"The overriding sporting objective is and remains the guarantee of fair competition."
"To require surgical anatomical changes as a precondition to participation is not necessary to preserve fair competition and may be inconsistent with developing legislation and notions of human rights," it added.
HANOI, January 25 -- Indian officials say their country will set up a satellite tracking and imaging centre in southern Vietnam that will give Hanoi access to pictures from Indian earth observation satellites that cover the region - including China and the South China Sea.
The move could heighten tensions between the two countries and Beijing. Both states have long-running territorial disputes with China.
India also extended a $100m credit line for Hanoi to buy patrol boats and is training Vietnamese submariners in India, while Hanoi has granted oil exploration blocks to India in waters off Vietnam that are disputed with China.
The facility will be equipped to receive images from India's Earth observation satellites that Vietnam can use in return for granting India the tracking site, said an Indian government official connected with the space programme.
"This is a sort of quid pro quo which will enable Vietnam to receive IRS [Indian remote sensing] pictures directly - that is, without asking India," said the official, who declined to be identified because he was not authorised to speak to the media. "Obviously it will include parts of China of interest to Vietnam."
Earth observation satellites have agricultural, scientific and environmental applications, but can also provide military intelligence. Indian media put the cost of the station at about $23m.
India - whose 54-year-old space programme is accelerating with one satellite launch scheduled every month - has ground stations in the Andaman and Nicobar islands, Brunei, Biak in eastern Indonesia and Mauritius that track its satellites in the initial stages of flight. The Vietnam facility will bolster those capabilities, said Deviprasad Karnik, an Indian Space Research Organisation spokesman, according to Reuters news agency.
India has 11 earth observation satellites in orbit, offering pictures with differing resolutions and areas, the ISRO said. Vietnam is one of several Southeast Asian nations involved in a territorial dispute with China over the South China Sea.
Beijing has accelerated its construction of man-made islands in the disputed waters to assert its claim to the sea, which is believed to hold vast oil and natural gas reserves. Earlier in January, Vietnam accused China of violating its sovereignty when it landed a plane on an airstrip built on an artificial island in the Spratly archipelago.
China's foreign ministry rejected the complaint, arguing that the flight was a matter "completely within China's sovereignty".
RIYADH, January 3 -- A war of words has broken out between Iran and Saudi Arabia after Riyadh announced that Shia religious figure Nimr al-Nimr was among 47 men it had executed on terrorism charges.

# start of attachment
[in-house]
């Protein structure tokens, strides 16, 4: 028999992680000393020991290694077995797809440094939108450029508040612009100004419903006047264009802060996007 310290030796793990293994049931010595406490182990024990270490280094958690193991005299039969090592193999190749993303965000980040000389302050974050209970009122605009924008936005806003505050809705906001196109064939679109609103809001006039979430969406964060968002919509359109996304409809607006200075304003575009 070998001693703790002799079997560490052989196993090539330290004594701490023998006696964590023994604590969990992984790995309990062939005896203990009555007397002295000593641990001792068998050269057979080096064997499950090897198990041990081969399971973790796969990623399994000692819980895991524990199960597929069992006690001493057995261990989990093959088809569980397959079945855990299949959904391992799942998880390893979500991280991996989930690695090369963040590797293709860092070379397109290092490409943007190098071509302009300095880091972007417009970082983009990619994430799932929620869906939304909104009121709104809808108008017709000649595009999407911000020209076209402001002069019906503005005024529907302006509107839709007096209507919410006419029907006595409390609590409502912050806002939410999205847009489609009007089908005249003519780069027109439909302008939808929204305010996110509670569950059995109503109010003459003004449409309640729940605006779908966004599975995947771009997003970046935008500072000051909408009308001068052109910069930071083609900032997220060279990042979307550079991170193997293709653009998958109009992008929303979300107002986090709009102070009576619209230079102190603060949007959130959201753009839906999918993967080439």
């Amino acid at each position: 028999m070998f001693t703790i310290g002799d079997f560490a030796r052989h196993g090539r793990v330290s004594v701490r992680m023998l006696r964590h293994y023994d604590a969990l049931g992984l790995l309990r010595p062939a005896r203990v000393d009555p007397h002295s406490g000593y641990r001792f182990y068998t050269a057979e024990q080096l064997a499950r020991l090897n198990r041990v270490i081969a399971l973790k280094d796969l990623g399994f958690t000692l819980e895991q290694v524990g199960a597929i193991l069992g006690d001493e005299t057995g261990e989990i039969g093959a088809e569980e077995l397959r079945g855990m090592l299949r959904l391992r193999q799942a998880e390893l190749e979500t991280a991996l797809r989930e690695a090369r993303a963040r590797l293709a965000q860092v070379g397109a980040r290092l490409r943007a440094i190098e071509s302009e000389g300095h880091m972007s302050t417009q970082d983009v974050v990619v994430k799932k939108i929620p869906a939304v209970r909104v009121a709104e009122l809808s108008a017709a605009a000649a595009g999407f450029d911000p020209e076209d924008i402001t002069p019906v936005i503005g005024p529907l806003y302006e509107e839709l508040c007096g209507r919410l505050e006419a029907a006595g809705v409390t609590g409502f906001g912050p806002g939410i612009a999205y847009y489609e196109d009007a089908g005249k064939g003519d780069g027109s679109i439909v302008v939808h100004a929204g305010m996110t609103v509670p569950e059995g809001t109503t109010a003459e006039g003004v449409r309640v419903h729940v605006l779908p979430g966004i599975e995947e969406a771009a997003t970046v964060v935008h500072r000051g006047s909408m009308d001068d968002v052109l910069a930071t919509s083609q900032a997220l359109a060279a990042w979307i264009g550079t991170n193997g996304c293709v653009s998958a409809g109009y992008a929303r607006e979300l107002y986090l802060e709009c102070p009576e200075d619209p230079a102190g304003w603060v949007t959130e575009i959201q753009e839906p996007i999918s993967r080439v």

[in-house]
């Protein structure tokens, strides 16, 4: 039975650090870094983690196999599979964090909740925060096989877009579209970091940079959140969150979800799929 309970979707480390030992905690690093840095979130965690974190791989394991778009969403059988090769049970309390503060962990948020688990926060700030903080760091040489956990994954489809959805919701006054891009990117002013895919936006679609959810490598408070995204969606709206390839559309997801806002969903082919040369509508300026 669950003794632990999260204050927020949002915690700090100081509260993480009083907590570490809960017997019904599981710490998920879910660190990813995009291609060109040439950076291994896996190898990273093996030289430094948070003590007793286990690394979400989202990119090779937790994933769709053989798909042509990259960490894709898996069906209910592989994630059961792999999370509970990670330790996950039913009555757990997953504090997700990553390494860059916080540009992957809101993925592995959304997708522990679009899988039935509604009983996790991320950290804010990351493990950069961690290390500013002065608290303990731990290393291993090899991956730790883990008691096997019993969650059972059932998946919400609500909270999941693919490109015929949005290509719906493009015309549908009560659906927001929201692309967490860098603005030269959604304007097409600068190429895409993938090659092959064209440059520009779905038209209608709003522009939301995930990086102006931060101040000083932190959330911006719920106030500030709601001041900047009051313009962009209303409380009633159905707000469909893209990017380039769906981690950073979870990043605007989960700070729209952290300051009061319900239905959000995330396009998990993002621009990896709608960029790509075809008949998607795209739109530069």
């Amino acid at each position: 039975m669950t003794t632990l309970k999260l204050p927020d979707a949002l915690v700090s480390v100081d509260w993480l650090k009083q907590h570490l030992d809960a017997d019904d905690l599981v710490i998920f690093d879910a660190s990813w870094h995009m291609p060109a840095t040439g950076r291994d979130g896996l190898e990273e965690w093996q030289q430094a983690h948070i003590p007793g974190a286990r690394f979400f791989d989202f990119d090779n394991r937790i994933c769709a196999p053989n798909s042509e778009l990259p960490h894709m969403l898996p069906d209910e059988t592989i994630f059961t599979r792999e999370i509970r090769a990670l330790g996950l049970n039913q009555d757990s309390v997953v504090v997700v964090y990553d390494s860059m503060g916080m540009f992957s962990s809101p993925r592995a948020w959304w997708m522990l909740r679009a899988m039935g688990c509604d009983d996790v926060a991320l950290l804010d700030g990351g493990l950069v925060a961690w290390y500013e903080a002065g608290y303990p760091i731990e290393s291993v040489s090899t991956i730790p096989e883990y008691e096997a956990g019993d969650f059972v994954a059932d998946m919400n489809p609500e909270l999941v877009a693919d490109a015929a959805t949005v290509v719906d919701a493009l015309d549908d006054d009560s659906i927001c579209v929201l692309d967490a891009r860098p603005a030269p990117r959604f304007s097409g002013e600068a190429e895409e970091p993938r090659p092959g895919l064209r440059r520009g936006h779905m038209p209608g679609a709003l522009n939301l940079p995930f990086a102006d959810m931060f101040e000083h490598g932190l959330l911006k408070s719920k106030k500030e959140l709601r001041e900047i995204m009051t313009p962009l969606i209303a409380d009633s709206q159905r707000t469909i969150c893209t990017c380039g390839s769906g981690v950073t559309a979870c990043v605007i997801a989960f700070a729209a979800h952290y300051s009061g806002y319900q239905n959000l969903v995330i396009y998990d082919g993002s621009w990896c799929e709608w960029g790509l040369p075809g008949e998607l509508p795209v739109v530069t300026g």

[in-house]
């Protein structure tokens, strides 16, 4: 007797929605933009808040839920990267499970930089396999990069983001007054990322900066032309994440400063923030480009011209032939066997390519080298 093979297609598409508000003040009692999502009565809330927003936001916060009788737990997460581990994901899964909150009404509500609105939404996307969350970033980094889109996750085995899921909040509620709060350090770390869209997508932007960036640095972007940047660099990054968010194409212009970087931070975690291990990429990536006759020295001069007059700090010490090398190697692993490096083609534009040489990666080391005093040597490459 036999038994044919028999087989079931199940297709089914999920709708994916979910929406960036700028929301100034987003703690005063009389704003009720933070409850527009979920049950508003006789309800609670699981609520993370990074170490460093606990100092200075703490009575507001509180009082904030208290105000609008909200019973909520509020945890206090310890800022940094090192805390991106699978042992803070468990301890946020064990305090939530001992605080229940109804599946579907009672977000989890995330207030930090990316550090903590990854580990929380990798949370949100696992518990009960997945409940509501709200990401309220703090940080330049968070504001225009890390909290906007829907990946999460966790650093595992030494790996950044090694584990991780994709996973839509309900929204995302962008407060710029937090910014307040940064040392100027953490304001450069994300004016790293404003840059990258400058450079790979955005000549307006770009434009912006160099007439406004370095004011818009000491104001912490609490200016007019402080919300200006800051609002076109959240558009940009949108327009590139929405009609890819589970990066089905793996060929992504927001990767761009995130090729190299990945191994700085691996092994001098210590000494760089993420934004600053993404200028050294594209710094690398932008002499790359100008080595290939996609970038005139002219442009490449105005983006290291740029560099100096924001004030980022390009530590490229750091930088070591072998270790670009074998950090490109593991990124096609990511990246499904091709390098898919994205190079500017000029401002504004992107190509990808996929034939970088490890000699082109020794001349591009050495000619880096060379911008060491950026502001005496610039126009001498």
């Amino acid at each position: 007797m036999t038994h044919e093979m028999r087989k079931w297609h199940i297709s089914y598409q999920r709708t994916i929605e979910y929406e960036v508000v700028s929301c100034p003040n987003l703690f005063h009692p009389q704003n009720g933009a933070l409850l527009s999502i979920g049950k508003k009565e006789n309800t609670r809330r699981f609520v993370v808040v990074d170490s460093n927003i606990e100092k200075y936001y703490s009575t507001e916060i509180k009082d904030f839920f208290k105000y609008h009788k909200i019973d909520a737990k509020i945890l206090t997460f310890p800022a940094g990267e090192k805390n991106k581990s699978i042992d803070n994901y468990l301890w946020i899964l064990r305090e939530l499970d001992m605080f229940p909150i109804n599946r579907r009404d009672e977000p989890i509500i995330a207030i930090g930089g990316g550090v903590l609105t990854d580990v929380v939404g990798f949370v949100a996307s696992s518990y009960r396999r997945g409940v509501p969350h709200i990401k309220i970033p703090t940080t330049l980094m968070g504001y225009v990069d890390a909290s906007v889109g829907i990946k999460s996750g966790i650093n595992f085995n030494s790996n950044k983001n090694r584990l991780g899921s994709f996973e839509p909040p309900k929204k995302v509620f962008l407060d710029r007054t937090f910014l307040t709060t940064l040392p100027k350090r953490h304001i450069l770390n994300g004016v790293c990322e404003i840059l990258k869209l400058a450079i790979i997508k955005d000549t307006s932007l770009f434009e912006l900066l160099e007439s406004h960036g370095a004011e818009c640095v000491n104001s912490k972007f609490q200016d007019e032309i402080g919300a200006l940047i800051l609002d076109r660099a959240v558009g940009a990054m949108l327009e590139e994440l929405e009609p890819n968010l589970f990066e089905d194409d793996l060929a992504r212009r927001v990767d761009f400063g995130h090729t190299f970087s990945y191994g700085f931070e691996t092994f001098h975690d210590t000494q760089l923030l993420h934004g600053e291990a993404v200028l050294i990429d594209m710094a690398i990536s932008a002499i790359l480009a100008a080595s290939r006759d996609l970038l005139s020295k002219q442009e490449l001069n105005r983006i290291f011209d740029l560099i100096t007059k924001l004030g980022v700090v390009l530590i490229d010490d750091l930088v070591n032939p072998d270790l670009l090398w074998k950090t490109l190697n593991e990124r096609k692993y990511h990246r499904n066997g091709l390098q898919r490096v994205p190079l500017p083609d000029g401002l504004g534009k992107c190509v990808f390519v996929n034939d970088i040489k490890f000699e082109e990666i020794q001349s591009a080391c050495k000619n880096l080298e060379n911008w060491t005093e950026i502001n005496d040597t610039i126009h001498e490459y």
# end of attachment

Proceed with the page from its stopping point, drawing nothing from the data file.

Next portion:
The Saudi interior ministry announced the executions on Saturday, listing the names of the 47 killed, all of whom had been convicted on charges of terrorism.
The government said those convicted had plotted or participated in attacks against residential compounds and government buildings.
Nimr, who led anti-government protests in Saudi Arabia's east, was previously convicted of sedition, disobedience and bearing arms. Nimr did not deny the political charges against him, but said he never carried weapons or called for violence.
Iran's Supreme Leader Ayatollah Ali Khamenei said on Sunday that Saudi Arabia faced "divine revenge" over Nimr's execution, saying the religious leader "neither invited people to take up arms nor hatched covert plots. The only thing he did was public criticism."
The Iranian foreign ministry had earlier condemned Nimr's execution, calling it "the depth of imprudence and irresponsibility" on the part of the Saudi government.
"The Saudi government will pay a heavy price for adopting such policies," said Hossein Jaber Ansari, Iran's foreign ministry spokesman.
In response, Saudi Arabia summoned the Iranian ambassador to protest against the Tehran's reaction to the execution. The Saudi foreign ministry said in a statement that by condemning the execution, Iran had "revealed its true face represented in support for terrorism".
The statement, carried by the official Saudi Press Agency, accused Tehran of "blind sectarianism" and said that "by its defence of terrorist acts" Iran is a "partner in their crimes in the entire region". Saudi Arabian Ministry of Justice spokesman Mansour al-Qufari defended the executions. "The judiciary is objective and we deal objectively with the cases on merit," Qufari said. "There is no difference between what a person does regardless of his ethnic origin or affiliation, or what he believes. We deal with facts and criminal intent."
Hussain al-Shobokshi, a prominent Saudi columnist, told Al Jazeera that Saudi authorities did not differentiate between "Shia source of terror and Sunni source of terror". "[Saudi Arabia] made sure it saw no difference between any form of terror, as long as it was threatening its people and its economy," he said.
BEIJING, January 3 -- China’s enormous Divine Eagle UAV is larger than the U.S. Air Force’s Global Hawk, recently released satellite imagery suggests.
While China’s UAVs are getting better, if not bigger, little is known about one of its latest models.
Photos of China’s mysterious UAV appeared in May and June while a concept of operations along with payload specs was released earlier in February.
The Divine Eagle (or Shen Diao) is built by the Shenyang Aircraft Corporation’s601 Institute and will operate as a high altitude long endurance surveillance drone helping defend China’s airspace against would-be adversaries.
China’s concept of operations suggests the drone will provide early warning against enemy aircraft and support the battle management mission directing friendly targeting of enemy carrier groups. A recent space snapshot acquired by DigitalGlobe shows the twin-fuselage, single-engine drone parked on the south end of Shenyang’s runway, possibly indicative of pre-post flight activity. Although, the activity could also suggest taxi trials, it was rumored that the aircraft’s first test flight occurred sometime in December, according to Chinese internet sources.
Imagery also confirmed details about the drone’s specific characteristics. Measurements taken in Google Earth would indicate a wingspan and length of approximately 40 and 15 meters, respectively. With its large size and aft-mounted high aspect ratio wings, it’s suspected to have a take off weight over 15 tons, which would be larger than the Global Hawk, just over 14.5 tons.